Veterinary medicine

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Veterinary medicine is the application of medical, diagnostic, and therapeutic principles to companion, domestic, exotic, wildlife, and production animals. Veterinary science is vital to the study and protection of animal production practices, herd health and monitoring the spread of disease. It requires the acquisition and application of scientific knowledge in multiple disciplines and uses technical skills directed at disease prevention in both domestic and wild animals.

Veterinary science helps safeguard human health through the careful monitoring of livestock, companion animal and wildlife health. Emerging zoonotic diseases around the globe require capabilities in epidemiology and infectious disease control that are particularly well-suited to veterinary science's "herd health" approach.

File:Veterinary Surgeon.jpg
A veterinary surgeon at work with a black cat.

Veterinary medicine is informally as old as the human/animal bond but in recent years has expanded exponentially because of the availability of advanced diagnostic and therapeutic techniques for most species. Animals nowadays often receive advanced medical, dental, and surgical care including insulin injections, root canals, hip replacements, cataract extractions, and pacemakers.

Veterinary specialization has become more common in recent years. Currently 20 veterinary specialties are recognized by the American Veterinary Medical Association (AVMA), including anesthesiology, behavior, dermatology, emergency and critical care, internal medicine, cardiology, oncology, neurology, radiology and surgery. In order to become a specialist, a veterinarian must complete additional training after graduation from veterinary school in the form of an internship and residency and then pass a rigorous examination.

Veterinarians assist in ensuring the quality, quantity, and security of food supplies by working to maintain the health of livestock and inspecting the meat itself. Veterinary scientists occupy important positions in biological, chemical, agricultural and pharmaceutical research.

In many countries, equine veterinary medicine is also a specialized field. Clinical work with horses involves mainly locomotor and orthopedic problems, digestive tract disorders (including equine colic, which is a major cause of death among domesticated horses), and respiratory tract infections and disease.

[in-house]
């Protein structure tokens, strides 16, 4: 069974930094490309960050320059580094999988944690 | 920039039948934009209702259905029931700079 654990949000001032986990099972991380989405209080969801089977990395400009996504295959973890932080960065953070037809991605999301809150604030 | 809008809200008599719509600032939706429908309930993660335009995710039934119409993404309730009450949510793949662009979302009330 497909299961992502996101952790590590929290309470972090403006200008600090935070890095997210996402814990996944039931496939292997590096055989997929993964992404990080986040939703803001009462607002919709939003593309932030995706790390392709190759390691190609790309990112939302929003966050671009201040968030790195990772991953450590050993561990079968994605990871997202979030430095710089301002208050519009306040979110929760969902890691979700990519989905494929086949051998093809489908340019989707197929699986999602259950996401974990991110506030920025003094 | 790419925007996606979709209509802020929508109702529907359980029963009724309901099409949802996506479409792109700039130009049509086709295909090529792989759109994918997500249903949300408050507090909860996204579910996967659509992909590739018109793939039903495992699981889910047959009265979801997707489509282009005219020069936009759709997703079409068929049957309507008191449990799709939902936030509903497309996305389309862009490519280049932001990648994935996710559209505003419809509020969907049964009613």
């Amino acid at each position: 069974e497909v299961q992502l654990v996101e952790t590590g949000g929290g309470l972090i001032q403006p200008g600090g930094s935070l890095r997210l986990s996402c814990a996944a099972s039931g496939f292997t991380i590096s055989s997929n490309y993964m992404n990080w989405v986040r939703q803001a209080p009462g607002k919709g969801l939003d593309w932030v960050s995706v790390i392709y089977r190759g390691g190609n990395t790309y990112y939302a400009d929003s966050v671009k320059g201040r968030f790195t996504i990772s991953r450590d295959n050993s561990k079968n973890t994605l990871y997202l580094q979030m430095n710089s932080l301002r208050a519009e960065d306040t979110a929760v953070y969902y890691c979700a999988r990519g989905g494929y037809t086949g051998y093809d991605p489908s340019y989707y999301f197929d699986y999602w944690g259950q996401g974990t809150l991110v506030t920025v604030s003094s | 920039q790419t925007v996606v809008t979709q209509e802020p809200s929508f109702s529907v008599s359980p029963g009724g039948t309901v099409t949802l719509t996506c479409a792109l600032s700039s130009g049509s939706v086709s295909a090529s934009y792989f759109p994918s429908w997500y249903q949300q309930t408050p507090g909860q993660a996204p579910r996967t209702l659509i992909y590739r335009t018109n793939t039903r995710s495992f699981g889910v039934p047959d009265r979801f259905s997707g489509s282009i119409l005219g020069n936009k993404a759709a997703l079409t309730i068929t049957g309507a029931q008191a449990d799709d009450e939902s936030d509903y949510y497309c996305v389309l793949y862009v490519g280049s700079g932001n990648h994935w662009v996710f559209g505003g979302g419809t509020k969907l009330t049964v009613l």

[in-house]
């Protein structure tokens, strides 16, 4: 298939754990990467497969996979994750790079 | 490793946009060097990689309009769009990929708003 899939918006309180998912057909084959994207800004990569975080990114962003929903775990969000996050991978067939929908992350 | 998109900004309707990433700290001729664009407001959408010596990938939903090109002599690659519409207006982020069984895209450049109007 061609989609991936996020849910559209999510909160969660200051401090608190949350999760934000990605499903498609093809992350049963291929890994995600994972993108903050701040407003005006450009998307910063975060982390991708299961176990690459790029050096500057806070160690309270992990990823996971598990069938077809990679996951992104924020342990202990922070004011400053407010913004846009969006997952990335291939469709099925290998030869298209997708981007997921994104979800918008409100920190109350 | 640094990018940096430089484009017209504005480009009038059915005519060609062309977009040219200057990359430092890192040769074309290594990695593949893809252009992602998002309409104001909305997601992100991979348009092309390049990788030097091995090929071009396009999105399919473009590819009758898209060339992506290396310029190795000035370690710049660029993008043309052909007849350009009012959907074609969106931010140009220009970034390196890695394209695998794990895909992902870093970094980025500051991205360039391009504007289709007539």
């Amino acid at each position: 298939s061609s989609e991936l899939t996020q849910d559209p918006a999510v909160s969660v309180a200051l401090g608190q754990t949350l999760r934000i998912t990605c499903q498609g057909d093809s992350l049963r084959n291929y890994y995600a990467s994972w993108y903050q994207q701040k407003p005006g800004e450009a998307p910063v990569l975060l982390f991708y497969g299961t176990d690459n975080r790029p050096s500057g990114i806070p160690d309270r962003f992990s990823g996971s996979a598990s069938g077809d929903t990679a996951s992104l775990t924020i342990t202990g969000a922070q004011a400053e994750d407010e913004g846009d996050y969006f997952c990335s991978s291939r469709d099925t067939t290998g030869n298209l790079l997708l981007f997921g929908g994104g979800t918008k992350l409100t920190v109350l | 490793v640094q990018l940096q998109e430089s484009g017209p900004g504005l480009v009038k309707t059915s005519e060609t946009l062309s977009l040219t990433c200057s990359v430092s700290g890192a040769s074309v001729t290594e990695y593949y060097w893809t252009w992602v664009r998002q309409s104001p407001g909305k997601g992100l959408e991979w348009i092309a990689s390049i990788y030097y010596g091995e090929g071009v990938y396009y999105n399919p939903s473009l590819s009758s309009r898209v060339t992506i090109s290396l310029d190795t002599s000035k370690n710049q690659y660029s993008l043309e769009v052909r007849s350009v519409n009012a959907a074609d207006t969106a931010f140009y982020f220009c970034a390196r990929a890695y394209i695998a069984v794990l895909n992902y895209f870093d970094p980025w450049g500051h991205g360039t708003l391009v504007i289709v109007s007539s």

Zoologic medicine, which encompasses the healthcare of zoo and wild animal populations, is another veterinary specialty that has grown in importance and sophistication in recent years as wildlife conservation has become more urgent.

As in the human health field, veterinary medicine (in practice) requires a diverse group of individuals to meet the needs of patients. Veterinarians must complete four years of study in a veterinary school following 3-4 years of undergraduate pre-veterinary work. They then must sit for examination in those states in which they wish to become licensed practitioners. It is widely believed that veterinary school is the hardest to gain acceptance into among the various medical professions. In fact, among medical practitioners, veterinarians are routinely ranked the most intelligent and trustworthy. They are expected to diagnose and treat disease in a variety of different species without benefit of verbal communication with their patients. In addition to veterinarians, many veterinary hospitals utilize a team of veterinary technicians and veterinary assistants to provide care for sick as well as healthy animals. Veterinary technicians are, essentially, veterinary nurses and are graduates of two or four year college-level programs and are legally qualified to assist veterinarians in many medical procedures. Veterinary assistants are not licensed by most states, but can be well-trained through programs offered in a variety of technical schools.

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